The Biology of Infidelity

infidelityIt seems like a cop out, doesn’t it? “I’m sorry honey – I wanted to be faithful, but the human mind is programmed to reject monogamy.” Try that line and get ready to duck the frying pan and the divorce papers.

On the one hand, humans are a “pair bonding” species that appears to gravitate toward having one partner at a time. On the other hand, humans are one of the only mammals that do that. There actually is some evidence to support the idea that monogamy is not the most natural state of human existence. There are both biological and psychological reasons why people aren’t necessarily at their best when they are with one person for their entire life.

Is the Human Mind Programmed to Reject Monogamy?

According to, there are a few biological indicators that seem to point toward humans being more inclined toward polygamy. First off, there are studies that indicate that women are more likely to get pregnant from an affair than from their spouse, even if they have more sex with the spouse. The genetic advantage to this would be that a woman could create a wider genetic range of offspring, which in turn increases the chance that one of them will survive.

Another interesting study shows that men actually produce more sperm when they are not in the presence of their wives. This, again, would seem to be a biological adaptation to help create a better genetic variance by allowing a man to impregnate as many women as possible. Or it could be a genetic adaptation to lead to a really steamy reunion when he gets home.

What are the psychological reasons why humans might resist monogamy?

Sex basically comes down to an attempt to pass your genes on to another generation, and sexual behavior is designed to increase your chances of doing that. Having sex more times, with more partners of various genetic makeups, is a great way to assure that your genes will be passed on, and somewhere deep down, we all realize that.

For men, it may even go deeper than that. Men, for whatever reason, have an almost constant need to prove that they’re men. This can lead to lifting things that are far too heavy, getting ill-advised tattoos, and sleeping with people they really shouldn’t. Sexual prowess has always been equated with masculinity for men, and nothing says sexual prowess like having a string of lovers on the side. Of course, the masculinity suffers a bit when you lose everything you own in divorce court, but up until that moment, a man can feel quite masculine.

For women, the psychological component of cheating is actually more of an emotional one. Women, as a rule, have complex emotional needs that do not really diminish much over time, while for most men, the desire to fulfill complex emotional needs tends to diminish sharply over time. This need will often drive women to have affairs, both emotional and physical, as their primary relationship ages.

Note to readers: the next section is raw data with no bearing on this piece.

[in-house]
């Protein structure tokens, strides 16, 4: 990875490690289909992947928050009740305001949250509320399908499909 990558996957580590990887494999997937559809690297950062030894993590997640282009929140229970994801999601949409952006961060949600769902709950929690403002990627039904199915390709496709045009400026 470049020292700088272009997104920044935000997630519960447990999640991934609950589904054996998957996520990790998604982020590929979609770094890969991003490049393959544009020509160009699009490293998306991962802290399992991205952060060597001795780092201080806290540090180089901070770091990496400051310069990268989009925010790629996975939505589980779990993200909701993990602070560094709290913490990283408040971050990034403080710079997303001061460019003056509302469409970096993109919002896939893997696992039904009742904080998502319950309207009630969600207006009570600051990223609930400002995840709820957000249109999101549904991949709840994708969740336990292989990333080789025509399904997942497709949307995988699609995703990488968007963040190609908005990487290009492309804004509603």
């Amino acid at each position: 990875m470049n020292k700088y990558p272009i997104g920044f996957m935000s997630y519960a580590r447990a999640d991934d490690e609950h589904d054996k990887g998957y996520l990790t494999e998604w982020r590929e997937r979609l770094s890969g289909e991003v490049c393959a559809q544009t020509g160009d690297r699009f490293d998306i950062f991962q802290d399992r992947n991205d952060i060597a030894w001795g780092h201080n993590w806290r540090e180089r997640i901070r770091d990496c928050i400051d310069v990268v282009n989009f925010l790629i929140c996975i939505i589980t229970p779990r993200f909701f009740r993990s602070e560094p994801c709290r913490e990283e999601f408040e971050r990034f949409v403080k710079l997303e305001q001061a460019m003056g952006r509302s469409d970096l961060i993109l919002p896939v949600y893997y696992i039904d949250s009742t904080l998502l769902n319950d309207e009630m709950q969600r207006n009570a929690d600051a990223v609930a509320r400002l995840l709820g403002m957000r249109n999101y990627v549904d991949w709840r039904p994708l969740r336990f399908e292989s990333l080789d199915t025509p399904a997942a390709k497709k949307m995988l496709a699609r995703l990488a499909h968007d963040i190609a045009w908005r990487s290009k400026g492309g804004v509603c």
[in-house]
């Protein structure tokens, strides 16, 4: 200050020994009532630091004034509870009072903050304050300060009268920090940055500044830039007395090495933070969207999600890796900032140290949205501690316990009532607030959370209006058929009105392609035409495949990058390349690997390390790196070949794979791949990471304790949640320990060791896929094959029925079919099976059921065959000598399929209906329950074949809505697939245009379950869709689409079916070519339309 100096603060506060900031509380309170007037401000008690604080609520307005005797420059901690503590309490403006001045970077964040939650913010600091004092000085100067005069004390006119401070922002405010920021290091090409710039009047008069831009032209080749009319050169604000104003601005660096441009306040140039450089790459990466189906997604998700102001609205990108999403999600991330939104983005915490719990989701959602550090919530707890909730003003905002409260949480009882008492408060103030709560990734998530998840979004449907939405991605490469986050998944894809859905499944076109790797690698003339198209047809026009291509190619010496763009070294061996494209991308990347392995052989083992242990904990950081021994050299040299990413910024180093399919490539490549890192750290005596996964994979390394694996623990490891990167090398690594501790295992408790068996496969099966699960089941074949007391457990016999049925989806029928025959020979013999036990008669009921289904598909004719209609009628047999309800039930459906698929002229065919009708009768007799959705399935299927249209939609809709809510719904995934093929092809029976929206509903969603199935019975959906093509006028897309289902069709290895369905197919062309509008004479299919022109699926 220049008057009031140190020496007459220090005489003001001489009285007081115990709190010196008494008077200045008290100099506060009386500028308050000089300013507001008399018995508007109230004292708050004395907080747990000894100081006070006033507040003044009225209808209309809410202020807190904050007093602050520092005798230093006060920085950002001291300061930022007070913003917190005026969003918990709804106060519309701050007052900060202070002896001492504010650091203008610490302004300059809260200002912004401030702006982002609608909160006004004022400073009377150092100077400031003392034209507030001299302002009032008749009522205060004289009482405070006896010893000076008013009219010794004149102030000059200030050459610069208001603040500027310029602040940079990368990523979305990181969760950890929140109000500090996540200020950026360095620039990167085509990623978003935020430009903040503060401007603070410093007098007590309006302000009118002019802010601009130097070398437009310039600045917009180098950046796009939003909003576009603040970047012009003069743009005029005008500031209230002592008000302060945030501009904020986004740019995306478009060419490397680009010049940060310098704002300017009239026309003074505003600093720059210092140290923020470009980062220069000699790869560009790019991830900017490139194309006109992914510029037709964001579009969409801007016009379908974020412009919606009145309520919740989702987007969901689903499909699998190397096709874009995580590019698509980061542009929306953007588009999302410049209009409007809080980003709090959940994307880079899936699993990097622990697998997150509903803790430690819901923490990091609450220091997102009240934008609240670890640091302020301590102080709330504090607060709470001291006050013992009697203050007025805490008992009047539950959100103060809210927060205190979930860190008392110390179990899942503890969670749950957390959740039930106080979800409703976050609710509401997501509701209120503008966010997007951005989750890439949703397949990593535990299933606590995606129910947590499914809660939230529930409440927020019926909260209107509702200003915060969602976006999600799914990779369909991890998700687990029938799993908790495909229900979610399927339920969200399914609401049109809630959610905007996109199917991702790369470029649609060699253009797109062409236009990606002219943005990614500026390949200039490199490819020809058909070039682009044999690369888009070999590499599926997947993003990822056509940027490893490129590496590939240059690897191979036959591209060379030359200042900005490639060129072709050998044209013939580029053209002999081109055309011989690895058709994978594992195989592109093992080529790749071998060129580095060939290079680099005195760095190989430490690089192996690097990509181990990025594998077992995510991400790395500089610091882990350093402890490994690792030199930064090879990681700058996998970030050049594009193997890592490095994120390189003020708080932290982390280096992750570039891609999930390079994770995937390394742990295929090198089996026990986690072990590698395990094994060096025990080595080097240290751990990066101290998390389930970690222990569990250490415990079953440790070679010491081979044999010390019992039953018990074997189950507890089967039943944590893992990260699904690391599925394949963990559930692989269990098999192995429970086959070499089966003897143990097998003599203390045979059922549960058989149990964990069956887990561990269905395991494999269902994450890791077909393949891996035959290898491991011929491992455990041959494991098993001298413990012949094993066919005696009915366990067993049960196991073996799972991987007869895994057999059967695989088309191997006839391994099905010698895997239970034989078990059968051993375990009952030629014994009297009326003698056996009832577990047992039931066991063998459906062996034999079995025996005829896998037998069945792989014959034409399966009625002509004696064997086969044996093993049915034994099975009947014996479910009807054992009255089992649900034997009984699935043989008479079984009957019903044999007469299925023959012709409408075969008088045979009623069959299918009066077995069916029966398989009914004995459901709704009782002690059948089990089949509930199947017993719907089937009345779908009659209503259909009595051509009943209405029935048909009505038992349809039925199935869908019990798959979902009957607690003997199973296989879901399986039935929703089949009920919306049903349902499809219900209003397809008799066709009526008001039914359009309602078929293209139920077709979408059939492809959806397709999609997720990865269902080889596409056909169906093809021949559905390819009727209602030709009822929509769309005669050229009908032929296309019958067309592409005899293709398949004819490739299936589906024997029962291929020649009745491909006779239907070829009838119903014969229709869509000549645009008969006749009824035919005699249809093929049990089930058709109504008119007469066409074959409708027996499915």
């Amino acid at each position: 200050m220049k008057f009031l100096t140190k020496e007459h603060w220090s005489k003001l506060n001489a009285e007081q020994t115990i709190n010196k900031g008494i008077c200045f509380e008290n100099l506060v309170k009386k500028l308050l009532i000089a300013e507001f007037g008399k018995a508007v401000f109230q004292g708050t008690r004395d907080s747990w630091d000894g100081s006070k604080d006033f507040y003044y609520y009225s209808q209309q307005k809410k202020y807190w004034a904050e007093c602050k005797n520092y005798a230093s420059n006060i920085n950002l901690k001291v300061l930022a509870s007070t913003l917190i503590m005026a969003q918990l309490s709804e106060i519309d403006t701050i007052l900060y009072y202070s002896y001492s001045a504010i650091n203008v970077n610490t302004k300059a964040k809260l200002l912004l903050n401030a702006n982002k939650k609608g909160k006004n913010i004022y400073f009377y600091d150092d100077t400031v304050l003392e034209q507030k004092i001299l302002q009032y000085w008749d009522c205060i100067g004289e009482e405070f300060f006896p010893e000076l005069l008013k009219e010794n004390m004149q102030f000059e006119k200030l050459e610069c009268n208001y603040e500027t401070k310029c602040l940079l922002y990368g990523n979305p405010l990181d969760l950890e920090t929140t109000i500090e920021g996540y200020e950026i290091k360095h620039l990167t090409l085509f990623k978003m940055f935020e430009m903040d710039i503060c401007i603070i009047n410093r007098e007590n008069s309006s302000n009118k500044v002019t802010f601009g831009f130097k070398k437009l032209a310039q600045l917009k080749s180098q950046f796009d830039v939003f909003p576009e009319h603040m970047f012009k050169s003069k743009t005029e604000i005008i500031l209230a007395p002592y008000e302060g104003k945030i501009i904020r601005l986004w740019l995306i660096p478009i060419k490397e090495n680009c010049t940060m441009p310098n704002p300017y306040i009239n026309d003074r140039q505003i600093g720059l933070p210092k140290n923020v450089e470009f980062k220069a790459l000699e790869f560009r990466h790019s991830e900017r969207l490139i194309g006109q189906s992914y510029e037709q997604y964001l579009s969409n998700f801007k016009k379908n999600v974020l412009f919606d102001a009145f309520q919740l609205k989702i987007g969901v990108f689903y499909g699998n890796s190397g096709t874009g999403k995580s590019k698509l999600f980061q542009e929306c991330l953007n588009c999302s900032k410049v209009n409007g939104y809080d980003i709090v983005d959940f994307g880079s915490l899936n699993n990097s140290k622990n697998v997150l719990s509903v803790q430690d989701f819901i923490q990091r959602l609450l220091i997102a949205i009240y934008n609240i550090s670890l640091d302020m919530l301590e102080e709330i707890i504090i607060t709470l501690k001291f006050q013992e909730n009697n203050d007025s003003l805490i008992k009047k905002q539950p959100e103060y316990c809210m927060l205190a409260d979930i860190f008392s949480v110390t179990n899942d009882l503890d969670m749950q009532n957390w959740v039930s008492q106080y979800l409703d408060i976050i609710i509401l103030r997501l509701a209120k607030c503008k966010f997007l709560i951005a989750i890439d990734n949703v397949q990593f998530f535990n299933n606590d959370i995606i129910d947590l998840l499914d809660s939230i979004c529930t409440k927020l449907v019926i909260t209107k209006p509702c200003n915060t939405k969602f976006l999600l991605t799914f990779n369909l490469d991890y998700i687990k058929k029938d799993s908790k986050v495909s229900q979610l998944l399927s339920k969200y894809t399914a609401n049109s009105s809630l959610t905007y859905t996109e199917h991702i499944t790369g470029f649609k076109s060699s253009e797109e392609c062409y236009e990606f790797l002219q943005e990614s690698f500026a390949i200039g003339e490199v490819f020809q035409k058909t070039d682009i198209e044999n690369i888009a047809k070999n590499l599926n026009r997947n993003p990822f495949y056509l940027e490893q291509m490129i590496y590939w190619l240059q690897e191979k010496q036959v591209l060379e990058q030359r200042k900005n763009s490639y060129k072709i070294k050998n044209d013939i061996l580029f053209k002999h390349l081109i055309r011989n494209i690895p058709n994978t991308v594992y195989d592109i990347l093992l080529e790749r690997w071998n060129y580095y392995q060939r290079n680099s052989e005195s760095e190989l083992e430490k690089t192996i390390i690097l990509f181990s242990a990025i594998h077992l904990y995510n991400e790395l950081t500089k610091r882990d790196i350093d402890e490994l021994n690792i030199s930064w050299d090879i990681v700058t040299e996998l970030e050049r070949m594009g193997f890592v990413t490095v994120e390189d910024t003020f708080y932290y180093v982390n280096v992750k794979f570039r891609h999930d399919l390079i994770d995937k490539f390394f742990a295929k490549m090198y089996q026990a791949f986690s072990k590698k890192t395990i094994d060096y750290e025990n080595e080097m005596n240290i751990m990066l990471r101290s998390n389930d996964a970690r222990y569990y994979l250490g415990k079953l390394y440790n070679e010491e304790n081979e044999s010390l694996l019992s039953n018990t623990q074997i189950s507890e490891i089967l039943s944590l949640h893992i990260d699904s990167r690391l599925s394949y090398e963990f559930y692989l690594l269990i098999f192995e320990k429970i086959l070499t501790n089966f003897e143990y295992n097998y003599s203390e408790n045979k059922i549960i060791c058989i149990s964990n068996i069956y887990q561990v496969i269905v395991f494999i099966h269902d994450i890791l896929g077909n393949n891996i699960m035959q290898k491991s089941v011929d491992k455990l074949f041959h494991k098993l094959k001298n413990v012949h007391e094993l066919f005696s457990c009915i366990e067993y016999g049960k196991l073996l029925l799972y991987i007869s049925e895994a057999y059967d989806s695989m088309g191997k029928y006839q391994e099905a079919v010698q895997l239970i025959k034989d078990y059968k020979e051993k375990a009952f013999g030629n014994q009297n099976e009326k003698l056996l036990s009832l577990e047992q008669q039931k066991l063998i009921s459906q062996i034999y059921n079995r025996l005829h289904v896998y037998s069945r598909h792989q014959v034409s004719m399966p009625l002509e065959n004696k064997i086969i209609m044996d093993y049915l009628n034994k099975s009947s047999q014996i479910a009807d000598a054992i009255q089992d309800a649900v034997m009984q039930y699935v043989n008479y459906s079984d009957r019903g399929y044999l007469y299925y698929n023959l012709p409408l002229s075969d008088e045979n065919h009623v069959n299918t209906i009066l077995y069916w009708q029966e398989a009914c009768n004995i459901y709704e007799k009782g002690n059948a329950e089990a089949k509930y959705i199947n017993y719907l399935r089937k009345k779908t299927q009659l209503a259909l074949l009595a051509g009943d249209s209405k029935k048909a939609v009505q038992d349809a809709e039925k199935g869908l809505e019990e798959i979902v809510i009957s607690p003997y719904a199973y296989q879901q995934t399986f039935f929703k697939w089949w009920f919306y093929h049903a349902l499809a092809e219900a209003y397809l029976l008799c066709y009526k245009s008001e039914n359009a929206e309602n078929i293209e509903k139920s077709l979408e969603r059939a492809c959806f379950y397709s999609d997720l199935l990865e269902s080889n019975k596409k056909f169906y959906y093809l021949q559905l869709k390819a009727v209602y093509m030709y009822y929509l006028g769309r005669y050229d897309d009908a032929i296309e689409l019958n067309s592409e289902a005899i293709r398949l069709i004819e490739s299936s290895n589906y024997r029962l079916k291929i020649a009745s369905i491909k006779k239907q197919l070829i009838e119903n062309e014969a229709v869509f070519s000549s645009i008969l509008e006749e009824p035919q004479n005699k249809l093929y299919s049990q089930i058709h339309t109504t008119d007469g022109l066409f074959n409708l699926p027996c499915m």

Are humans mostly monogamous in practice?

If you watch television and believe what you see, the answer is a resounding no—humans are not mostly monogamous. In fact, it seems like most people will pretty much have sex with anything that isn’t moving fast enough to get away or on fire. This is an exaggeration that the media has created, but it comes from a glimmer of truth—a fairly large number of people do fool around. tells of a 2006 survey that showed that 28% of men and 15% of women 60 years old or older admitted to having had an affair at some point in their lives. There are likely many more who had affairs and didn’t admit to it. There are also people who recognized that monogamy was not for them and either chose not to have a monogamous relationship at all or left it earlier in their lives.

What other options are there besides monogamy?

If you don’t want to be in a monogamous relationship, don’t worry, you can always hop from bed to bed throughout your younger years until you finally get to die bitter and alone in a house filled with cats. Okay, there are some other options, too. If your religion supports it or if little things like the law don’t bother you, there’s always polygamy.

If you’re not ready to commit to having multiple spouses, there is always the open relationship. While “opening up the relationship” has traditionally been a final step before divorce, these days more and more people are having successful open relationships that last as long, or longer, than monogamous relationships.

Since the dawn of time, human beings have held monogamy to be the natural state of being, but it’s quite possible that this is a mistake. There are a number of indicators that say that we might actually be wired to have multiple partners. Of course, maybe our ability to overcome our biology is exactly what separates us from the other animals, assuming we can actually do it.